Sharp rise in rural crime in Northumberland

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  • Rural crime cost the county £230,000 last year
  • ATVs and quad bikes, tools and livestock top thieves’ wish-list
  • UK statistics show rural theft costs fell four per cent in 2016, but have risen sharply in first half of 2017

The cost of rural crime to Northumberland was £230,000 in 2016, up 21 per cent from £190,000 in 2015.

The figures form part of NFU Mutual’s annual Rural Crime Report, published on Monday, revealing that despite the UK seeing a four per cent drop last year, the cost of rural theft has risen sharply in the first half of 2017.

According to NFU Mutual’s 2017 Rural Crime Report, early theft claims statistics for the first half of this year show a sharp rise of more than 20 per cent nationally, raising concerns of a new wave of rural crime in the countryside.

The items most commonly targeted by thieves across Northumberland over the last 12 months were ATVs (all-terrain vehicles) and quad bikes, tools and livestock.

The North East was the worst-hit region, seeing a 8.7 per cent rise to a total cost in 2016 of £7.3million, although Northumberland was not among the worst-affected counties by cost.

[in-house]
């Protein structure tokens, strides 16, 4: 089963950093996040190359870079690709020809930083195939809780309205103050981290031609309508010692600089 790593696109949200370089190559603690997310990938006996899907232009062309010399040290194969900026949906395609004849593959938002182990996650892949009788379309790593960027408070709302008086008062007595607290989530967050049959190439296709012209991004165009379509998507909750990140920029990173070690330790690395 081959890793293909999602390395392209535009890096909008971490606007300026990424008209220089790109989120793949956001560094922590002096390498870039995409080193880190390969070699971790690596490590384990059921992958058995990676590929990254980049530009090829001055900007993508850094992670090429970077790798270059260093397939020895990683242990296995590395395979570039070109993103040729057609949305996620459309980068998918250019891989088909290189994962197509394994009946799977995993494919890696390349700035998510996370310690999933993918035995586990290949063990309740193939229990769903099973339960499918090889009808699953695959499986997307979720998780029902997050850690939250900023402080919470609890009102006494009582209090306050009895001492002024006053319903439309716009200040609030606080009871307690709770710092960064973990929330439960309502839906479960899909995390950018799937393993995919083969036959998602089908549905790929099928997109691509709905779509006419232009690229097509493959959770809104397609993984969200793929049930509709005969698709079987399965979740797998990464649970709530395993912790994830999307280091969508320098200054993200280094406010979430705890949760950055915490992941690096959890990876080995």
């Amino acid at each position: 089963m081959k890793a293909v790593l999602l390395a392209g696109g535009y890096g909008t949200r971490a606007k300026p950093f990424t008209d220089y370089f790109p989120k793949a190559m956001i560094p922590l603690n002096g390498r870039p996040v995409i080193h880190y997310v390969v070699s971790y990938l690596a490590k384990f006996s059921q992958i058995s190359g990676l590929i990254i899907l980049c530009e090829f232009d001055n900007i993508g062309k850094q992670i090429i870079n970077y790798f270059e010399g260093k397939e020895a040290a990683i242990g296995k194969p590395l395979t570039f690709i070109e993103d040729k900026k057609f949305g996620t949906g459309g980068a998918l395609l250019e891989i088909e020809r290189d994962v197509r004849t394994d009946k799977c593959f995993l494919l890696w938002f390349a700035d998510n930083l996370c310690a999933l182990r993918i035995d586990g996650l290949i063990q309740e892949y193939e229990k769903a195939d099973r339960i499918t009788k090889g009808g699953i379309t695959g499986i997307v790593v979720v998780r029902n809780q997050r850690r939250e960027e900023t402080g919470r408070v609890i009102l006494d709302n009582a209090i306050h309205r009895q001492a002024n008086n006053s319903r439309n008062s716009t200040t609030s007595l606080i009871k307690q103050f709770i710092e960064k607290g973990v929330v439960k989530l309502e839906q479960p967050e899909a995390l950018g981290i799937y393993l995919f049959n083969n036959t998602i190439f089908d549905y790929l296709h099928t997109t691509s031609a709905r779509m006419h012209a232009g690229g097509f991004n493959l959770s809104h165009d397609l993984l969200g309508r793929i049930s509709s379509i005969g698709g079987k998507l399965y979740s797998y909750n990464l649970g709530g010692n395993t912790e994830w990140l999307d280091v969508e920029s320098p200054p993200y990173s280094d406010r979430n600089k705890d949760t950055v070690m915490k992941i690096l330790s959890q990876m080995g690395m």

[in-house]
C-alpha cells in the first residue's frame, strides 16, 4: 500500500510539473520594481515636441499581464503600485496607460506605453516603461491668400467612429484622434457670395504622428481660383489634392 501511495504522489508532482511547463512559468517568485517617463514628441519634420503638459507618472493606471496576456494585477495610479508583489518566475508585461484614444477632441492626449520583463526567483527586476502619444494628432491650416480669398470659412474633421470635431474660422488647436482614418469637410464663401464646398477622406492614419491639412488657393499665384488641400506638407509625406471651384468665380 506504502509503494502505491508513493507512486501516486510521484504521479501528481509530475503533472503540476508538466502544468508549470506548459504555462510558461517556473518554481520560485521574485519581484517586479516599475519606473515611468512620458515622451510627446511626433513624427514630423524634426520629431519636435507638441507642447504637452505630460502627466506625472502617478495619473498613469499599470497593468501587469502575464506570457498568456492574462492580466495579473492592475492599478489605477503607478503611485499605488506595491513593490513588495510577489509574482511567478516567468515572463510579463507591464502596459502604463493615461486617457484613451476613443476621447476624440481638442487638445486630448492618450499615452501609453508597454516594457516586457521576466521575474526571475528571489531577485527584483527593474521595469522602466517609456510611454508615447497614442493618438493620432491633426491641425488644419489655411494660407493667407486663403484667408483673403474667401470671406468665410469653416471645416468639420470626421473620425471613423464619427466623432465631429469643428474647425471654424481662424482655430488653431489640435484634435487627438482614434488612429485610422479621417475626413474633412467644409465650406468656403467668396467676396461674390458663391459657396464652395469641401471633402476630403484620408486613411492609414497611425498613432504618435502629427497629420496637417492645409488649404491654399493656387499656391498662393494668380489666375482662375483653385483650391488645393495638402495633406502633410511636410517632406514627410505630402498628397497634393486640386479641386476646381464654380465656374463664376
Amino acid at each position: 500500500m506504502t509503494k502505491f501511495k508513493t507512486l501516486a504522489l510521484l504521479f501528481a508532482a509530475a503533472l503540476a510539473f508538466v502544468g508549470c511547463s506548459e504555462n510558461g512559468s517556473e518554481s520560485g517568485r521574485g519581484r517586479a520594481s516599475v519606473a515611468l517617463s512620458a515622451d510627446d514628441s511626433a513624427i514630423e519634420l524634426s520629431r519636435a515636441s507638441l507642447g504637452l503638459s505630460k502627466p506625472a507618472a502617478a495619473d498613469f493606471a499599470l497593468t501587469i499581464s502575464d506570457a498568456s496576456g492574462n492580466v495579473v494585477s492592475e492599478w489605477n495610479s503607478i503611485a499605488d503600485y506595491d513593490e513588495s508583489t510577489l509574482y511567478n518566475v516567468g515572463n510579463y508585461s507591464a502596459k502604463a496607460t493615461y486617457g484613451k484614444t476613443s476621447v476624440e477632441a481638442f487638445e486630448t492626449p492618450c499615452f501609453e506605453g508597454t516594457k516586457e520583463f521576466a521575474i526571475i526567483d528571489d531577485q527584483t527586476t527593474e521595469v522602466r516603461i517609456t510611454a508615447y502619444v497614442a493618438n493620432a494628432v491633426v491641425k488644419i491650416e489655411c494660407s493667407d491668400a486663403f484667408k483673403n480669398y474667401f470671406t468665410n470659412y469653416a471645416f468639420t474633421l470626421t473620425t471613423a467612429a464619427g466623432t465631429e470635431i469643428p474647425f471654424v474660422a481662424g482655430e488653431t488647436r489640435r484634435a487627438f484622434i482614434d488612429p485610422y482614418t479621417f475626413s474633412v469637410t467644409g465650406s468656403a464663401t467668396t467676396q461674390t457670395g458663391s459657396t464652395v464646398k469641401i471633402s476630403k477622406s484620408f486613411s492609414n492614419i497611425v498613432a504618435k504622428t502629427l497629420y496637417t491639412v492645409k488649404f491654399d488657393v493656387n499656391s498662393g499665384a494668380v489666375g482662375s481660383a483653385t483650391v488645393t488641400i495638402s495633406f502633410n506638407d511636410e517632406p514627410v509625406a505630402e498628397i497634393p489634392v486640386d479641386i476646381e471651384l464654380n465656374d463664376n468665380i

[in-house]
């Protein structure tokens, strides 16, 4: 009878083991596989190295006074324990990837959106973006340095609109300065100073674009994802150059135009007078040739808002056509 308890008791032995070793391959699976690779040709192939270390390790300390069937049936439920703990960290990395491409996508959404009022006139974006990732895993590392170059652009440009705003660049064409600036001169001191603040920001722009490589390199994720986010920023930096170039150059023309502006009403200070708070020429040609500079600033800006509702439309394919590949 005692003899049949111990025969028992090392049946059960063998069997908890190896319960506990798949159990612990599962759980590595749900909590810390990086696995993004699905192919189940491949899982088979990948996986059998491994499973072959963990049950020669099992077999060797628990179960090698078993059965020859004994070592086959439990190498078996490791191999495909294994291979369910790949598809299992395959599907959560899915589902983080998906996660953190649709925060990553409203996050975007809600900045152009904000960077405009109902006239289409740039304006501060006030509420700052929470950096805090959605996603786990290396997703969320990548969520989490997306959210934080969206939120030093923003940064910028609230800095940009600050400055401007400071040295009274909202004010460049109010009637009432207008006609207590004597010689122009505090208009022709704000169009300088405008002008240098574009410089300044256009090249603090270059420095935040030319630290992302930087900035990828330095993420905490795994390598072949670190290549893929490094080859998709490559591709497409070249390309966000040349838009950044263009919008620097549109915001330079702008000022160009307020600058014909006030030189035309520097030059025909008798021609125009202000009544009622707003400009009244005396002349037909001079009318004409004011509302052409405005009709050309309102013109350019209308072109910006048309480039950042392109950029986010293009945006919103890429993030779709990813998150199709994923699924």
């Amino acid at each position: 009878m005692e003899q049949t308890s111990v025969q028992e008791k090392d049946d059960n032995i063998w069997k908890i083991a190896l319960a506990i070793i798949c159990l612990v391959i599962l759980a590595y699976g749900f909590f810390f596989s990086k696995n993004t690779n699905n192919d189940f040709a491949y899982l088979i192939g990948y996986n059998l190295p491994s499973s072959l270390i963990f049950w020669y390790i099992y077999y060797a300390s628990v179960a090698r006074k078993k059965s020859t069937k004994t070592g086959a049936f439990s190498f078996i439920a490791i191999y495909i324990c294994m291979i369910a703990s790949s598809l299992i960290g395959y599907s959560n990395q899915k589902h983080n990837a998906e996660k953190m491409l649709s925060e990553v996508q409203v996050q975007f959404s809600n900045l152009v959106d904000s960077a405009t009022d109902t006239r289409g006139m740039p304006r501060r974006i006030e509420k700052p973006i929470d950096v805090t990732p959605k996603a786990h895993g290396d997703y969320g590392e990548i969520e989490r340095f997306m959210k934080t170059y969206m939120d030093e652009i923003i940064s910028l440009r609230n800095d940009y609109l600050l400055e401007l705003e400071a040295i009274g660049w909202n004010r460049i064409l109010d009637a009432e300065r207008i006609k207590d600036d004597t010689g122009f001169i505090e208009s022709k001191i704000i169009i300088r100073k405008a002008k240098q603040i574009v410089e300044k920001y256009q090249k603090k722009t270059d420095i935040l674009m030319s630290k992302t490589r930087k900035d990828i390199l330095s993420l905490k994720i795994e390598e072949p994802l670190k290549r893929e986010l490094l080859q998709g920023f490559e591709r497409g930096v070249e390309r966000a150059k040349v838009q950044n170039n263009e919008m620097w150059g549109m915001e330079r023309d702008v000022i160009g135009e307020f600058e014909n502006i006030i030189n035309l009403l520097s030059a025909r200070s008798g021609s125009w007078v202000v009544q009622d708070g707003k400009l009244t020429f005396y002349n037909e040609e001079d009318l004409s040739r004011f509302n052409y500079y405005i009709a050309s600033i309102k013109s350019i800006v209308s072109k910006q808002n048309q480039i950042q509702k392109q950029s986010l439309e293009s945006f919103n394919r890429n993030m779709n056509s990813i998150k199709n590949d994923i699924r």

Jayne Watson, NFU Mutual agent in Morpeth, said: “Rural crime in Northumberland has risen dramatically during the last 12 months, as countryside criminals are becoming more brazen and farmers are now having to continually increase security and adopt new ways of protecting their equipment.

“In some parts of the county, farmers are having to turn their farmyards into fortresses to protect themselves from repeated thieves who are targeting quads, tractors and power tools. They are using tracking devices on tractors, video and infra-red surveillance in their farmyards and even DNA markers to protect sheep from rustlers.”

The report reveals that being staked out is the biggest worry for country people, followed closely by longer police response times in rural areas, according to the insurer.

Jayne added: “The threat of becoming a victim of rural crime, and regular reports of suspicious characters watching farms is causing high levels of anxiety among farmers who know their rural location makes them vulnerable to attacks.”